Sweet, cold and milky, or black, steaming and bitter' A dollop of cream, a dash of vanilla… Whatever the brew, coffee is on a high.
Coffee brands, national and local, are spreading the heady aroma across the city. National players Barista and Café Coffee Day and locals Aqua Java and Coffee Pai are all planning new outlets by fiscal year-end.
The latest to look at brand extension is Coffee Pai, on Camac Street. On Wednesday, the company announced plans to expand, and is inviting franchisees from across the city — and then from across the country — to sign up for their blend. Two to three branches in Calcutta, followed by expansion in to north, south and west India, are on the cards.
It is not just beverage that Coffee Pai is pushing. “We are looking at a café-restaurant concept,” explains entrepreneur Naveen Pai. So, during meal times, the menu will change, the waiters will don formal clothes and the music will take on a mellow note.
The franchisee route is one Barista has shifted to now, after establishing itself nationally. With eight cafes in the city (one is a franchisee), another four are in the pipeline this fiscal. “When we started out in Calcutta with two outlets (Gurusaday Road and Park Street), response was fabulous. But the concept is to make Barista a neighbourhood place,” explains territory manager A.K. Solanky.
With more cafes, the rush spread out. Cracking the local market has seen Barista revise prices downwards twice, the latest cut of around 20 per cent being around three months ago. Fostering the coffee drinking culture too is part of the agenda.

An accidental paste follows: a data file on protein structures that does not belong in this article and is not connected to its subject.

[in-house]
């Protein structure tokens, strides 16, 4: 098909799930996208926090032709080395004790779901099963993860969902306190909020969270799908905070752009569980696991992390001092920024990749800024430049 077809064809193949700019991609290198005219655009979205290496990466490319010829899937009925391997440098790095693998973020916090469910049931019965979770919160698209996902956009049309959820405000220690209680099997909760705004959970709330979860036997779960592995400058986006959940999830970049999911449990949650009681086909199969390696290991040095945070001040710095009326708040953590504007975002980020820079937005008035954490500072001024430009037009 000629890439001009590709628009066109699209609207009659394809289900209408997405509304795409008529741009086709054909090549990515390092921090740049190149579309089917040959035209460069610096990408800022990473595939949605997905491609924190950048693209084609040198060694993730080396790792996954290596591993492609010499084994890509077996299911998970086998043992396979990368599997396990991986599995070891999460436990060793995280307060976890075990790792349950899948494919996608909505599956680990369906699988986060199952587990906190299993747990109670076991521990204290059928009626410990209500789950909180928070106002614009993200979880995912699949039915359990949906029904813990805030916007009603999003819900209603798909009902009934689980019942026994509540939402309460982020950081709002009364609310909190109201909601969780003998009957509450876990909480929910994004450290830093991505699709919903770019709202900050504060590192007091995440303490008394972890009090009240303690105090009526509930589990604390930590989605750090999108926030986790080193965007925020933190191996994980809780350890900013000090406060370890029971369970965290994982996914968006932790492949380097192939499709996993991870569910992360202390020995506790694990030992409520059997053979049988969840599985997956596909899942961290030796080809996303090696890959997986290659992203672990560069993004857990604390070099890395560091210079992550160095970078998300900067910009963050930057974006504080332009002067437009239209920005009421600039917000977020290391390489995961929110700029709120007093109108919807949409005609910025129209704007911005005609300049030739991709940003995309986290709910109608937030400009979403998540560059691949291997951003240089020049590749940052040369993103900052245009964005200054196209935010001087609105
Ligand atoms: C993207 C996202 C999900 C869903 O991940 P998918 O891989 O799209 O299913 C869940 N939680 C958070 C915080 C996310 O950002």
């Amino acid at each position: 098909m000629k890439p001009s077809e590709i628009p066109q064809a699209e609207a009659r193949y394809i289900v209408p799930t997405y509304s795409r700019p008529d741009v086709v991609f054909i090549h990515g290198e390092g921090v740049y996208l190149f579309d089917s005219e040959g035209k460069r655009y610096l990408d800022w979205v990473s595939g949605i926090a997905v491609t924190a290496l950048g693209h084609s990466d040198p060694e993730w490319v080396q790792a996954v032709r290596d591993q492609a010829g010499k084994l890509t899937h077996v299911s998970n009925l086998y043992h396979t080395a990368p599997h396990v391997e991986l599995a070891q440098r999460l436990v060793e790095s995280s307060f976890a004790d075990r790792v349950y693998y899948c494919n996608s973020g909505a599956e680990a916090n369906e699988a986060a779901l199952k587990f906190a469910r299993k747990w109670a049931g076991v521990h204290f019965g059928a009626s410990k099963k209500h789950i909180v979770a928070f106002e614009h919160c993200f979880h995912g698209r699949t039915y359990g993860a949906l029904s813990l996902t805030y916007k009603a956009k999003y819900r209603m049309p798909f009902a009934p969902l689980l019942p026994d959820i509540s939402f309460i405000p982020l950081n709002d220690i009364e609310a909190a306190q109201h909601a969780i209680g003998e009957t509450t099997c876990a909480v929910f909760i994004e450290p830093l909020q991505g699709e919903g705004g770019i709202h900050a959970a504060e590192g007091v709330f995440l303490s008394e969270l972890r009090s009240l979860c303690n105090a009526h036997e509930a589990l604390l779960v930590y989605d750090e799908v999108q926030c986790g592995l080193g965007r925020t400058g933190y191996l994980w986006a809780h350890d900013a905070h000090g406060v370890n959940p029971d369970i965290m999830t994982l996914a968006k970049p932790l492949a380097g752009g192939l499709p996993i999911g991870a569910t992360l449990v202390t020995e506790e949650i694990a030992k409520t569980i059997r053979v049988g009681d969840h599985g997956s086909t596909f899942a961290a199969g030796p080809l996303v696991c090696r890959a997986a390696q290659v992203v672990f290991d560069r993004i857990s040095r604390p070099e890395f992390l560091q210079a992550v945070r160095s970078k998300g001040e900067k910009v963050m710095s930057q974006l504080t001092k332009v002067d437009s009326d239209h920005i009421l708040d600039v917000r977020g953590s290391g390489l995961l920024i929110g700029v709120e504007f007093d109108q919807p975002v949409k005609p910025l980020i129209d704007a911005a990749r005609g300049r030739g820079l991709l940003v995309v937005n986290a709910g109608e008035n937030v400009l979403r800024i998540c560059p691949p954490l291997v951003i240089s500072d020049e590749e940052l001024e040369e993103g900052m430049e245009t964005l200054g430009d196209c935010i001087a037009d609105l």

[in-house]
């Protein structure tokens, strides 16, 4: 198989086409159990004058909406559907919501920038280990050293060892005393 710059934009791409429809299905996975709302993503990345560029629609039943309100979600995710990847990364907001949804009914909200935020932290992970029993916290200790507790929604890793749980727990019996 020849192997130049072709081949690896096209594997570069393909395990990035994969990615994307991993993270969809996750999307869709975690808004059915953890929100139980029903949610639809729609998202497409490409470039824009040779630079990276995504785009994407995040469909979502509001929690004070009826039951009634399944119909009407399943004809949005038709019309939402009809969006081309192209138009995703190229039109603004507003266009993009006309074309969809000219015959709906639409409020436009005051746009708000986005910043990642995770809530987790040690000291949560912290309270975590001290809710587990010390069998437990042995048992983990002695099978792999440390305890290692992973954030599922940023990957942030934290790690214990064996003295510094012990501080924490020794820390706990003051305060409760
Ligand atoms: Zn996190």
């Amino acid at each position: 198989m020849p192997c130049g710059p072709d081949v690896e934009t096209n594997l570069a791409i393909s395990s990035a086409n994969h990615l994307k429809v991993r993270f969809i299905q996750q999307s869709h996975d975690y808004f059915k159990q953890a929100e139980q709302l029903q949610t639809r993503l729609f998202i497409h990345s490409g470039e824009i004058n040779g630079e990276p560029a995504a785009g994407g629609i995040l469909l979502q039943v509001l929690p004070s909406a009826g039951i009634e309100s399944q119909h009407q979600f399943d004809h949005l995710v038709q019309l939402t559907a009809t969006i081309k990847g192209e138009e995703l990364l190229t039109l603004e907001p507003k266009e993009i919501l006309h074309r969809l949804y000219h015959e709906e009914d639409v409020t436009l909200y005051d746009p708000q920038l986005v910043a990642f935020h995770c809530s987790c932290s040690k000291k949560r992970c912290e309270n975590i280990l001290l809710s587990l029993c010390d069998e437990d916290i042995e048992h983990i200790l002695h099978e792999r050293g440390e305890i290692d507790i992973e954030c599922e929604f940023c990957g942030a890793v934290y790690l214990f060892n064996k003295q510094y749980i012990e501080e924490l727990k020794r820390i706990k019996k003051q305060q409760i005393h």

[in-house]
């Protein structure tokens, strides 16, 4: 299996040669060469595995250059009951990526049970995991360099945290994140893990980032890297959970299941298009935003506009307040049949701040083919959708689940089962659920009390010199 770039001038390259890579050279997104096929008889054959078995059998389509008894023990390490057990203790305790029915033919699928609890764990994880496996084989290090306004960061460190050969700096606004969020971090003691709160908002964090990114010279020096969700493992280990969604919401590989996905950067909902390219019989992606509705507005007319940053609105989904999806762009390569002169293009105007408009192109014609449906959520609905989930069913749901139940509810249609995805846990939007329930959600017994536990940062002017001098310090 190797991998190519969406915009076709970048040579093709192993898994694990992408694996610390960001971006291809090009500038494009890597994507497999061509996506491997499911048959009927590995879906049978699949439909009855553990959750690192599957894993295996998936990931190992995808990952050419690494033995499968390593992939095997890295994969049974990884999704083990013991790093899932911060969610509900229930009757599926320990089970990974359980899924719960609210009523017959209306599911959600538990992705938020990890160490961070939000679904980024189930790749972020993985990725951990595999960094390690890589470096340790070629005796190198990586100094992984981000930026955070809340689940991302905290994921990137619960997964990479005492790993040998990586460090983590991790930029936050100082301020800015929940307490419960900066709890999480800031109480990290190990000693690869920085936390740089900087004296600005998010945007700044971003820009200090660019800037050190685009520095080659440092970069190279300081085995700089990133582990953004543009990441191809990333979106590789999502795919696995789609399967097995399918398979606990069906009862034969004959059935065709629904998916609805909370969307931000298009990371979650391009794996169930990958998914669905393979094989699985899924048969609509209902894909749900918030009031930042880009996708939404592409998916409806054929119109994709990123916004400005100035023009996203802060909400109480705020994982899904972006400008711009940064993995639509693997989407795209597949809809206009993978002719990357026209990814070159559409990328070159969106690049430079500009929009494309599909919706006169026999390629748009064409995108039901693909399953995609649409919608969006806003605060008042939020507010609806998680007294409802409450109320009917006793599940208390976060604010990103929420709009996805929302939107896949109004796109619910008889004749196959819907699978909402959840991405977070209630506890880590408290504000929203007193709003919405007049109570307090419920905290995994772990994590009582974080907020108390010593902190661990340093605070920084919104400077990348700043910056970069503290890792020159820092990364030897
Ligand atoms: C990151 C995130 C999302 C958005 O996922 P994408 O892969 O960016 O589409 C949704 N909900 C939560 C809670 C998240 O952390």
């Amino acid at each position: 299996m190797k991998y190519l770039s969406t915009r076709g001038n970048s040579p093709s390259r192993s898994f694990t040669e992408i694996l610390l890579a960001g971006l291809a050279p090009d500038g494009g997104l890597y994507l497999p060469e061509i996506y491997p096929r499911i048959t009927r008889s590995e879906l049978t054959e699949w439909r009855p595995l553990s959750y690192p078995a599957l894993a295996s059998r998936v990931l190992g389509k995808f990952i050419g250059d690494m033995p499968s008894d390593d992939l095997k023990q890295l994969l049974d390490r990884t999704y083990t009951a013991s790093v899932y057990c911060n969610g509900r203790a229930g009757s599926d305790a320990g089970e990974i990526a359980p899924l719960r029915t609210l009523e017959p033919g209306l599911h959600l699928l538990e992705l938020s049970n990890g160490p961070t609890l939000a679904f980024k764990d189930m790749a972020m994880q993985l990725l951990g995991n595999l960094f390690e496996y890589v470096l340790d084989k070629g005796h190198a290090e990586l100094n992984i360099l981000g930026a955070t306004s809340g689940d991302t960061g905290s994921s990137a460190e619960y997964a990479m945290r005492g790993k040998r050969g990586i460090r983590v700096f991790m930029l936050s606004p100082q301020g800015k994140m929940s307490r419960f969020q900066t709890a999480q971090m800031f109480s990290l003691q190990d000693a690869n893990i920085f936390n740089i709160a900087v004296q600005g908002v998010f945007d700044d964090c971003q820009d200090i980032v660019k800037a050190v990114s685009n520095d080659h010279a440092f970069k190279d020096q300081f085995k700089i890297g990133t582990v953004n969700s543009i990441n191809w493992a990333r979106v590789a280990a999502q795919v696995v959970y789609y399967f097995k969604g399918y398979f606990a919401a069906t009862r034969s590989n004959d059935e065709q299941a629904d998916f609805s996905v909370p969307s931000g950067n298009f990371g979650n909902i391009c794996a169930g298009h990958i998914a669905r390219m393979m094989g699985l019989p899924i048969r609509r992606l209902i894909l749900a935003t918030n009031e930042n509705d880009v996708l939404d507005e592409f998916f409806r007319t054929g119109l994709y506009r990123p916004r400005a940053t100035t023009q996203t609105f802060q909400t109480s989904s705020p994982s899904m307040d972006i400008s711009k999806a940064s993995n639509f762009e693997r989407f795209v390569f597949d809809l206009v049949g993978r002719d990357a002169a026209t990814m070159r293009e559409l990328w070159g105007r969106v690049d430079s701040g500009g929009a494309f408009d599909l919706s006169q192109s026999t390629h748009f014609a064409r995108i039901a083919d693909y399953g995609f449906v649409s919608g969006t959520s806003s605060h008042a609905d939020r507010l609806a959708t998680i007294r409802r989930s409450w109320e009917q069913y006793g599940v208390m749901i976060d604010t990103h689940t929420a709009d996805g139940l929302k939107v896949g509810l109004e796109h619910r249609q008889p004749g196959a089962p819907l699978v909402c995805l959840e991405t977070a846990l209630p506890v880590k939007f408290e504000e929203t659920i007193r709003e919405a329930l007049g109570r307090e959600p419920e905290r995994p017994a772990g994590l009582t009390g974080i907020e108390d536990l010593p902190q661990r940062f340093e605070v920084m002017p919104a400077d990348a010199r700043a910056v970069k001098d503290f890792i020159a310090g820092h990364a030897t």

New outlets will all be franchises, strictly monitored by the Delhi-based Barista Coffee Company Ltd.
The cup of joy brimmeth over for the other national player, Café Coffee Day. The four outlets in the city will be joined by one at Park Street later this month. The coming months will see the New Market, Salt Lake and Southern Avenue branches coming up. “Product, pricing and location” is what company director Naresh Malhotra attributes the success to.
“All outlets are doing well beyond our imagination,” he says. Calcutta, where the young crowds have taken to Café Coffee Day’s competitive prices, has already begun to show a bottomline profit. It too, follows a dual pricing policy, with Delhi and Mumbai dishing out a cut above the rest.
As long as coffee drinking remains a leisure activity, not a craving, food will be an essential part of the mix. That is why Aqua Java — which has just opened its ninth outlet at Forum on Saturday — emphasises its food as much as its beverages. “Most clients have a bite as well as a drink,” explains Saket Agarwal of Aqua Java. “Aping the western” café will not work in India, feels Agarwal, who is now delving into vending machines and hospitality.